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Testing Kirkpatrick's Four-Level Hierarchy of Training Evaluation: Evidence from Thailand's Automotive Industry


  • Homklin Tassanee

    (Graduate School for International Development and Cooperation, Hiroshima University)

  • Takahashi Yoshi

    (Graduate School for International Development and Cooperation, Hiroshima University)

  • Techakanont Kriengkrai

    (Faculty of Economics, Thammasat University)


Several studies of training evaluation have failed to confirm the hierarchy relationship of reaction, learning, and behavior to results because of the difficulty of evaluating training. Furthermore, research in this area has tended to downplay the importance of level one (reaction) evaluation. In this study, we proposed investigating Kirkpatrick’s four-level hierarchy of training evaluation, focusing specifically on two types of reactions, affective and utility, to predict training outcomes. The results of this study expand our understanding of the progressive causal relationship of reaction, learning, and job behavior to results. In particular, this study highlighted the utility reactions in predicting training effectiveness. Implications and future research directions suggested by the results are also discussed.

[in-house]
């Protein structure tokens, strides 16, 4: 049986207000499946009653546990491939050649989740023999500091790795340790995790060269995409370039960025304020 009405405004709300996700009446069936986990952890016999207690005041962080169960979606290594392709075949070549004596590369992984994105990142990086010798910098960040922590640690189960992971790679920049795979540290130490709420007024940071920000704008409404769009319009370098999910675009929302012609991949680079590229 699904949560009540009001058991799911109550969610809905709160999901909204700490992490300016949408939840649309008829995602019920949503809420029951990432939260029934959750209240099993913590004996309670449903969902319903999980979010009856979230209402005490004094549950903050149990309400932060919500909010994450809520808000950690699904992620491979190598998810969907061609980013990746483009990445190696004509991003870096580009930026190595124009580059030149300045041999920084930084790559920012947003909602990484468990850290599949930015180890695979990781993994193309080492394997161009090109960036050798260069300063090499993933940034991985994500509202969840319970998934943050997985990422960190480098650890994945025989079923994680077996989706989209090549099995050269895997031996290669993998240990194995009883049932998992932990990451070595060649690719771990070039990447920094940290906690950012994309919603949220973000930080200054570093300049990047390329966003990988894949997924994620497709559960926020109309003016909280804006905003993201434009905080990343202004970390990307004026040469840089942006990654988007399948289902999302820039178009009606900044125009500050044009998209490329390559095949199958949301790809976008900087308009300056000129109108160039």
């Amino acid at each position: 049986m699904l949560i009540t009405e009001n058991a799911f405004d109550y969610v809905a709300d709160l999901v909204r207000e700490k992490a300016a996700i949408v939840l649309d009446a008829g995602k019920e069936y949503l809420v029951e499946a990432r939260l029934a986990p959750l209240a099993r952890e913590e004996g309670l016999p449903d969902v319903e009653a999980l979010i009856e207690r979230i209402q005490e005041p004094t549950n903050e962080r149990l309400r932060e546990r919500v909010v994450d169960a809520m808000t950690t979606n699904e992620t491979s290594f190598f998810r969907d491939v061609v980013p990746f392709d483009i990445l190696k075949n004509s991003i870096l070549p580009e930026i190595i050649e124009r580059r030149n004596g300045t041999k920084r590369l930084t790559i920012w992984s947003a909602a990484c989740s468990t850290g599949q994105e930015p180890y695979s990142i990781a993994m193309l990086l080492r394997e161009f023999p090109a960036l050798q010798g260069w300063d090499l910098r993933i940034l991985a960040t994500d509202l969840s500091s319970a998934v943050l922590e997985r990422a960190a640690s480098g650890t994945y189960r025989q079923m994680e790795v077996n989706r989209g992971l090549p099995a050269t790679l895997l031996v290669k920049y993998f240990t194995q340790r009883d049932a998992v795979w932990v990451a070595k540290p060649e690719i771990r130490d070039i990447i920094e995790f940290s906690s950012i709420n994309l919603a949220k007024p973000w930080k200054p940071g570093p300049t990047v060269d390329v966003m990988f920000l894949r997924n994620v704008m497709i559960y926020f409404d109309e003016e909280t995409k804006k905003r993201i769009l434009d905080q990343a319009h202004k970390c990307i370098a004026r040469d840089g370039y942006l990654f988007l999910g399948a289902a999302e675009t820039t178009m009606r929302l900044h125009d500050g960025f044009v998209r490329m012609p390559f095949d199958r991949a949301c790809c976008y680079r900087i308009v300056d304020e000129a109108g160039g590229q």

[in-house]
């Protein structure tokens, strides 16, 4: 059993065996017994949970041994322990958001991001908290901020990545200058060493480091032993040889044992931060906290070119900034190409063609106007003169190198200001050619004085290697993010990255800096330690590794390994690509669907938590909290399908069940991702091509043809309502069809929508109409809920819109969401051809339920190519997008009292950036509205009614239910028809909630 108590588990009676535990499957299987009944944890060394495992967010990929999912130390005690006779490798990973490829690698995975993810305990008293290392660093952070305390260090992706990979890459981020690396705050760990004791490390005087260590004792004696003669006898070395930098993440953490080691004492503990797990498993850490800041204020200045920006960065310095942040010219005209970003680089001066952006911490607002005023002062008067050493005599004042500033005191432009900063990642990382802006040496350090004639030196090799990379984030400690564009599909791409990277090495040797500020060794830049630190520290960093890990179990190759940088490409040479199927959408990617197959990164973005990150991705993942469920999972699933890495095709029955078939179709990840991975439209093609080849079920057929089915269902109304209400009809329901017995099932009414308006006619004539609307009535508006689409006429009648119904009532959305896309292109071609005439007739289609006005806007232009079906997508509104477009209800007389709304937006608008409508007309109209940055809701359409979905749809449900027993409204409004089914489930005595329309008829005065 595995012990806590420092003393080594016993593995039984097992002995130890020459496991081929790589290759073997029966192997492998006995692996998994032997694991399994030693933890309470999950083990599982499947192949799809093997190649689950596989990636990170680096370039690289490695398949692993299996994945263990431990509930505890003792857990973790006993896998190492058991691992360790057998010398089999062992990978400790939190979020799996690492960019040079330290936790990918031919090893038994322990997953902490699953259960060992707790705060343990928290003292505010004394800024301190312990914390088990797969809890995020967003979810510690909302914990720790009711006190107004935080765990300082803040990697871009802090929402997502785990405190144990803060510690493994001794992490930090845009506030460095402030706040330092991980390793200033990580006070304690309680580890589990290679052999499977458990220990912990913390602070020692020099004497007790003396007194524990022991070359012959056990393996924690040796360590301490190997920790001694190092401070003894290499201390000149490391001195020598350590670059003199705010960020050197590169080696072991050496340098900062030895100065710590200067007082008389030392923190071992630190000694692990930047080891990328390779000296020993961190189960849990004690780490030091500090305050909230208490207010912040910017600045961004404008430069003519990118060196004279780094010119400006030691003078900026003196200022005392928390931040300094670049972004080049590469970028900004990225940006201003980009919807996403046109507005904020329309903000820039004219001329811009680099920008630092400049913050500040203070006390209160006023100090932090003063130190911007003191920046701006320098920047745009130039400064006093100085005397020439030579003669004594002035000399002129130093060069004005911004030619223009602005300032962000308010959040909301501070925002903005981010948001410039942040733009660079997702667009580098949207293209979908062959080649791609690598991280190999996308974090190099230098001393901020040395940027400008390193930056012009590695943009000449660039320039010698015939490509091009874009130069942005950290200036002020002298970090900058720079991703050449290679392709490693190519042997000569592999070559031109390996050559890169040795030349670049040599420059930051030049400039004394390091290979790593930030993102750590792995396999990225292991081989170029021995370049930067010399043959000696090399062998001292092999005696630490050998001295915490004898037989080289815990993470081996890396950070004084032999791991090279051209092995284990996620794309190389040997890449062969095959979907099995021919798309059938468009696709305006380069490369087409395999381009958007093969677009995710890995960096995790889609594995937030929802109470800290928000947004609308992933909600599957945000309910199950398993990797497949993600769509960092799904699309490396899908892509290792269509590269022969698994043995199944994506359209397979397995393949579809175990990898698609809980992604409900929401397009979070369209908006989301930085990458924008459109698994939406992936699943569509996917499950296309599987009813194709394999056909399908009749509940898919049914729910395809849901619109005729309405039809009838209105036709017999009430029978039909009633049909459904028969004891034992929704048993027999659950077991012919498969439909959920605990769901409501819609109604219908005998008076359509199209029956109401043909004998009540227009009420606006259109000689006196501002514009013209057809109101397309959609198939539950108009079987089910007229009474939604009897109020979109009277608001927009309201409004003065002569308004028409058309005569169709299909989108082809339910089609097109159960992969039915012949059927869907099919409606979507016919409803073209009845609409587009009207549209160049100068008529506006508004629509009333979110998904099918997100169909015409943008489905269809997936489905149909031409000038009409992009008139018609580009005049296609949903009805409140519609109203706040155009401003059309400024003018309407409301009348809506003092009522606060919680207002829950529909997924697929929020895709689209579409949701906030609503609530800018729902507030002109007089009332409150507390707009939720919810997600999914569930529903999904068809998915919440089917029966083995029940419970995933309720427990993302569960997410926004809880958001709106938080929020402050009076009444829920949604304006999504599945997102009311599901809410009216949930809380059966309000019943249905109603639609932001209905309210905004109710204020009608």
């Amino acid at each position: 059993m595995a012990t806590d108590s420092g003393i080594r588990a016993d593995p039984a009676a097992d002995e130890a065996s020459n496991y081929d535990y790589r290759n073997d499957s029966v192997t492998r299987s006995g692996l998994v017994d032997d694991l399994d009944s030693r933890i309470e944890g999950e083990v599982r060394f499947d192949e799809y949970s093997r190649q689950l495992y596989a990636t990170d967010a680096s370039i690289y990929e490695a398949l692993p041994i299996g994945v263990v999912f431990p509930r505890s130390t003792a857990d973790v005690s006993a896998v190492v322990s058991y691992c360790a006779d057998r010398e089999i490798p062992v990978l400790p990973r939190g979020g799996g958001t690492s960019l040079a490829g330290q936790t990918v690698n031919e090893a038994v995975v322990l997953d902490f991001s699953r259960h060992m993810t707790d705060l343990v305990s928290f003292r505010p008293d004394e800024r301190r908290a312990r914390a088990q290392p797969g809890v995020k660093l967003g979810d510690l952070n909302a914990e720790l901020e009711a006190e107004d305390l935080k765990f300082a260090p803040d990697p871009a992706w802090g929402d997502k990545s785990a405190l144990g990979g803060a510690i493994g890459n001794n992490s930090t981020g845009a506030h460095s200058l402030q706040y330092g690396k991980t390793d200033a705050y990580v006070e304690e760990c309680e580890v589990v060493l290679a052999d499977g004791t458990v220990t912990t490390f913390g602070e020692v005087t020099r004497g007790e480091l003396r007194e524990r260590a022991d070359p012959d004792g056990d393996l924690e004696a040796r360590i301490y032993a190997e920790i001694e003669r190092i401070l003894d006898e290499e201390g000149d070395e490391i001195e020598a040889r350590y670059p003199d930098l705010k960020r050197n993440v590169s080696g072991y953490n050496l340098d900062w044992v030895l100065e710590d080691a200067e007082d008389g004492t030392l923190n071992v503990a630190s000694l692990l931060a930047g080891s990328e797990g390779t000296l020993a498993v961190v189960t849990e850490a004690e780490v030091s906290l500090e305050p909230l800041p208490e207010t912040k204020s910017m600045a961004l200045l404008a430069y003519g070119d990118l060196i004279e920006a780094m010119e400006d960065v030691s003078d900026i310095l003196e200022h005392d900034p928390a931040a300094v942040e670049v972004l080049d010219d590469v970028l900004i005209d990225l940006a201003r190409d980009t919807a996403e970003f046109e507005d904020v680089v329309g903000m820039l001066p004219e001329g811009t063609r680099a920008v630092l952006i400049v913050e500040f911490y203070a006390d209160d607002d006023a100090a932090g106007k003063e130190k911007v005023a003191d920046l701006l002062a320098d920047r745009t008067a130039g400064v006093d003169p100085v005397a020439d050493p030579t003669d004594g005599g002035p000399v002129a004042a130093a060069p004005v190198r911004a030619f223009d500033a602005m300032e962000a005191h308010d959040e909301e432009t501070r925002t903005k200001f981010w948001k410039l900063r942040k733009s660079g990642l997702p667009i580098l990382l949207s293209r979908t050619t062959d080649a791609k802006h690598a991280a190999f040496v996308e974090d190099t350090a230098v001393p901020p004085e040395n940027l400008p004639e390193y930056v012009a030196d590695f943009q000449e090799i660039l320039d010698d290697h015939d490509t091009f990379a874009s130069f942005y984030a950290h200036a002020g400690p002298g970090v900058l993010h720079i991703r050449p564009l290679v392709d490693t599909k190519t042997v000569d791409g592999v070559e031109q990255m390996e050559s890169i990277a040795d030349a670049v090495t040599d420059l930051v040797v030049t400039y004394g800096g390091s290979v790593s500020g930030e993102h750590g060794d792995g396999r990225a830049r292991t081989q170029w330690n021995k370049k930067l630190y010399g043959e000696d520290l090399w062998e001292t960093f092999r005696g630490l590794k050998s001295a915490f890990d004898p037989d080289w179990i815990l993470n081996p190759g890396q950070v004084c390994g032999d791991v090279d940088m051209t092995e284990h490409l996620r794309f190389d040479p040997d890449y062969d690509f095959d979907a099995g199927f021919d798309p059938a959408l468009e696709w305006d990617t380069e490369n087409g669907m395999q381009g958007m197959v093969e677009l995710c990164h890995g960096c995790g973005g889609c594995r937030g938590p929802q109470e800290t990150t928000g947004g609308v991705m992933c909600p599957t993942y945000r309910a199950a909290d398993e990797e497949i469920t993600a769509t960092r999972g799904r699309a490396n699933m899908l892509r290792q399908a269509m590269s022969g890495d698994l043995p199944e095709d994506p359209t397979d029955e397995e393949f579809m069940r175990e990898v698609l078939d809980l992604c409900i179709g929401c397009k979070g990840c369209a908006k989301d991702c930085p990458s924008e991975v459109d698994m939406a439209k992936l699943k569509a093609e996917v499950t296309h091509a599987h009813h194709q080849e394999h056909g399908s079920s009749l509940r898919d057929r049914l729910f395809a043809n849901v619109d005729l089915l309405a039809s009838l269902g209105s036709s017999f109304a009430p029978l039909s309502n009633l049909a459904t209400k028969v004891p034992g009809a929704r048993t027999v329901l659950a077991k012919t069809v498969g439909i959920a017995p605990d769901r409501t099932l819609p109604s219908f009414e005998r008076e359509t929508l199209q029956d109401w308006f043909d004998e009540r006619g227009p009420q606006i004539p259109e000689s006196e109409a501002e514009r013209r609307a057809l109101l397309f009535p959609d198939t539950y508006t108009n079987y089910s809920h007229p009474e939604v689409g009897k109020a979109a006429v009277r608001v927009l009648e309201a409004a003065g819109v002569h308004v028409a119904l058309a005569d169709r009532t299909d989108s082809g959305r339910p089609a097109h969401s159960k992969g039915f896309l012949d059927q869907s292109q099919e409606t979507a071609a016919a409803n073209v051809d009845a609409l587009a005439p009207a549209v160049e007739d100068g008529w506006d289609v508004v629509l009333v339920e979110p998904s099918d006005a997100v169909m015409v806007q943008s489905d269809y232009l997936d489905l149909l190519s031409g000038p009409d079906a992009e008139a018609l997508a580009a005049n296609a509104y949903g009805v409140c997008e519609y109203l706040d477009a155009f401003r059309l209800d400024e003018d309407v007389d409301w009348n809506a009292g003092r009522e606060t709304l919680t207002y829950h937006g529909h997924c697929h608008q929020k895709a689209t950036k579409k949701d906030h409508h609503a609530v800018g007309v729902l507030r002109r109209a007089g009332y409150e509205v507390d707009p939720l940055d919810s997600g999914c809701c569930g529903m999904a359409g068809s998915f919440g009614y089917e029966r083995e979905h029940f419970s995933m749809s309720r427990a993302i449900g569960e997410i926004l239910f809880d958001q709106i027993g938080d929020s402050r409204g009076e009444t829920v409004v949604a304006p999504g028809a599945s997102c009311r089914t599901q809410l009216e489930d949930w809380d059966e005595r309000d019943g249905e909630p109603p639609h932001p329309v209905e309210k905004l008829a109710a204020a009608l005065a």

Suggested Citation

  • Homklin Tassanee & Takahashi Yoshi & Techakanont Kriengkrai, 2013. "Testing Kirkpatrick's Four-Level Hierarchy of Training Evaluation: Evidence from Thailand's Automotive Industry," IDEC DP2 Series 3-4, Hiroshima University, Graduate School for International Development and Cooperation (IDEC).
  • Handle: RePEc:hir:idecdp:3-4

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    References listed on IDEAS

    1. A. Giangreco & A. Sebastiano & R. Peccei, 2009. "Trainees' reactions to training: an analysis of the factors affecting overall satisfaction with training," Post-Print hal-00323772, HAL.
    2. Bates, Reid, 2004. "A critical analysis of evaluation practice: the Kirkpatrick model and the principle of beneficence," Evaluation and Program Planning, Elsevier, vol. 27(3), pages 341-347, August.
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    More about this item


    Kirkpatrick's training evaluation model; training effectiveness; training evaluation;

    JEL classification:

    • M53 - Business Administration and Business Economics; Marketing; Accounting; Personnel Economics - - Personnel Economics - - - Training

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